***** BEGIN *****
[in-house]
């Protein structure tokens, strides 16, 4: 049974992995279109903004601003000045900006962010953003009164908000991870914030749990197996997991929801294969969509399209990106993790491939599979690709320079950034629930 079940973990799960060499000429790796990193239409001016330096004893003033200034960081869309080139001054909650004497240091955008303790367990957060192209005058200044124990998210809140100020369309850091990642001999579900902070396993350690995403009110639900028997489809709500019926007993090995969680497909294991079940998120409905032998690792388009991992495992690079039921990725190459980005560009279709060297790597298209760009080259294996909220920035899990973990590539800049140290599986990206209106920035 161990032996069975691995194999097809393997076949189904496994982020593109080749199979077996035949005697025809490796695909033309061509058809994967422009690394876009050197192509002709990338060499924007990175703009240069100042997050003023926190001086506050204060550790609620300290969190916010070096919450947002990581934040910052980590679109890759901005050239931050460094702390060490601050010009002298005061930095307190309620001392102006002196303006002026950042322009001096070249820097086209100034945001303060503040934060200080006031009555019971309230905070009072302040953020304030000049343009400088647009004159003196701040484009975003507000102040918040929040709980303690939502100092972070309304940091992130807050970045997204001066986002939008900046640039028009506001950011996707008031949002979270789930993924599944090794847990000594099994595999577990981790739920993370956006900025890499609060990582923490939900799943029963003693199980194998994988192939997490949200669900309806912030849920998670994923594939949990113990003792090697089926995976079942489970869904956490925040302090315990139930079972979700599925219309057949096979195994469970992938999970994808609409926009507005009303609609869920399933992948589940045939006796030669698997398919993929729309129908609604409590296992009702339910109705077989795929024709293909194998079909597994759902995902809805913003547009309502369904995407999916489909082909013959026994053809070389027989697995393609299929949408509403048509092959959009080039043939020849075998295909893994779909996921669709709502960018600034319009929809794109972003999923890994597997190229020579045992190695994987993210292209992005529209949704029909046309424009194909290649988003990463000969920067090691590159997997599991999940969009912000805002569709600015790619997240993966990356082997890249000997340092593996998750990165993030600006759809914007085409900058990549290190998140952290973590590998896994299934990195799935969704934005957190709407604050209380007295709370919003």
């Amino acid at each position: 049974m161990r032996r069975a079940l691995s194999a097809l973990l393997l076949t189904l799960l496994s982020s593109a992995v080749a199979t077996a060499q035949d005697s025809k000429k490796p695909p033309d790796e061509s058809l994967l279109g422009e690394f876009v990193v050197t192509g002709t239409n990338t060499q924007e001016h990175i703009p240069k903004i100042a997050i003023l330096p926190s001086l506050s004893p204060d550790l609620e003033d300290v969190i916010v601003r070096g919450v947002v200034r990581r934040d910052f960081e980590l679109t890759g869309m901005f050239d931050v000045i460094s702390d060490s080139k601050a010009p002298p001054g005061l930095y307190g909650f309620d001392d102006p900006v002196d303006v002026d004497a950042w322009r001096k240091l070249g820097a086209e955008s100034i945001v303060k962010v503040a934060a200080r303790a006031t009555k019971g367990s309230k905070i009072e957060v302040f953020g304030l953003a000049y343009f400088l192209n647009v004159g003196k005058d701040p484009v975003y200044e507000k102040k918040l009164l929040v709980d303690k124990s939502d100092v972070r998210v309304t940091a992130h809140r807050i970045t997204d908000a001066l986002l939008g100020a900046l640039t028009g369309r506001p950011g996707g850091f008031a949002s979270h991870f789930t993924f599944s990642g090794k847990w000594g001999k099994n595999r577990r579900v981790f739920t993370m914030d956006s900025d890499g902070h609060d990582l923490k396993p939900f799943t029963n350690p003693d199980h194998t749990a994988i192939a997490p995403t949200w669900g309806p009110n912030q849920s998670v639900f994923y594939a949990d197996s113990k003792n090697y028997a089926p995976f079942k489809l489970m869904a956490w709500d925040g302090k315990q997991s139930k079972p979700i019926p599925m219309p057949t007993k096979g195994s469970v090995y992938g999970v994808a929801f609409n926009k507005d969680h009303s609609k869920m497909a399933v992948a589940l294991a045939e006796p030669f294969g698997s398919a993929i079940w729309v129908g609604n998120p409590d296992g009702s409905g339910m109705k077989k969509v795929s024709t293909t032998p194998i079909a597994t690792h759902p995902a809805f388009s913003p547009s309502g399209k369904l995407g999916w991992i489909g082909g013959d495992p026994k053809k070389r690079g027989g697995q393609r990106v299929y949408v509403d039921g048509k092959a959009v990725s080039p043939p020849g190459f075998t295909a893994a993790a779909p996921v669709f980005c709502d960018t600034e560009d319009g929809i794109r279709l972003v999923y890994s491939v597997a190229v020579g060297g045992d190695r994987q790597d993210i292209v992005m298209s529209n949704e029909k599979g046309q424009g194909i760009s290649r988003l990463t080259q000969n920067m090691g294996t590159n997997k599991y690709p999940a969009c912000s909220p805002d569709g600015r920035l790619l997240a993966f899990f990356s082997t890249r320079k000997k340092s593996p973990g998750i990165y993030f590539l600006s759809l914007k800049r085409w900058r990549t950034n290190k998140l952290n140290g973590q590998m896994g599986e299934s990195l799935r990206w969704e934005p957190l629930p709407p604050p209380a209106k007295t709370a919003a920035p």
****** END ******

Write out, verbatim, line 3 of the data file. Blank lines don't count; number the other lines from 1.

């Amino acid at each position: 049974m161990r032996r069975a079940l691995s194999a097809l973990l393997l076949t189904l799960l496994s982020s593109a992995v080749a199979t077996a060499q035949d005697s025809k000429k490796p695909p033309d790796e061509s058809l994967l279109g422009e690394f876009v990193v050197t192509g002709t239409n990338t060499q924007e001016h990175i703009p240069k903004i100042a997050i003023l330096p926190s001086l506050s004893p204060d550790l609620e003033d300290v969190i916010v601003r070096g919450v947002v200034r990581r934040d910052f960081e980590l679109t890759g869309m901005f050239d931050v000045i460094s702390d060490s080139k601050a010009p002298p001054g005061l930095y307190g909650f309620d001392d102006p900006v002196d303006v002026d004497a950042w322009r001096k240091l070249g820097a086209e955008s100034i945001v303060k962010v503040a934060a200080r303790a006031t009555k019971g367990s309230k905070i009072e957060v302040f953020g304030l953003a000049y343009f400088l192209n647009v004159g003196k005058d701040p484009v975003y200044e507000k102040k918040l009164l929040v709980d303690k124990s939502d100092v972070r998210v309304t940091a992130h809140r807050i970045t997204d908000a001066l986002l939008g100020a900046l640039t028009g369309r506001p950011g996707g850091f008031a949002s979270h991870f789930t993924f599944s990642g090794k847990w000594g001999k099994n595999r577990r579900v981790f739920t993370m914030d956006s900025d890499g902070h609060d990582l923490k396993p939900f799943t029963n350690p003693d199980h194998t749990a994988i192939a997490p995403t949200w669900g309806p009110n912030q849920s998670v639900f994923y594939a949990d197996s113990k003792n090697y028997a089926p995976f079942k489809l489970m869904a956490w709500d925040g302090k315990q997991s139930k079972p979700i019926p599925m219309p057949t007993k096979g195994s469970v090995y992938g999970v994808a929801f609409n926009k507005d969680h009303s609609k869920m497909a399933v992948a589940l294991a045939e006796p030669f294969g698997s398919a993929i079940w729309v129908g609604n998120p409590d296992g009702s409905g339910m109705k077989k969509v795929s024709t293909t032998p194998i079909a597994t690792h759902p995902a809805f388009s913003p547009s309502g399209k369904l995407g999916w991992i489909g082909g013959d495992p026994k053809k070389r690079g027989g697995q393609r990106v299929y949408v509403d039921g048509k092959a959009v990725s080039p043939p020849g190459f075998t295909a893994a993790a779909p996921v669709f980005c709502d960018t600034e560009d319009g929809i794109r279709l972003v999923y890994s491939v597997a190229v020579g060297g045992d190695r994987q790597d993210i292209v992005m298209s529209n949704e029909k599979g046309q424009g194909i760009s290649r988003l990463t080259q000969n920067m090691g294996t590159n997997k599991y690709p999940a969009c912000s909220p805002d569709g600015r920035l790619l997240a993966f899990f990356s082997t890249r320079k000997k340092s593996p973990g998750i990165y993030f590539l600006s759809l914007k800049r085409w900058r990549t950034n290190k998140l952290n140290g973590q590998m896994g599986e299934s990195l799935r990206w969704e934005p957190l629930p709407p604050p209380a209106k007295t709370a919003a920035p």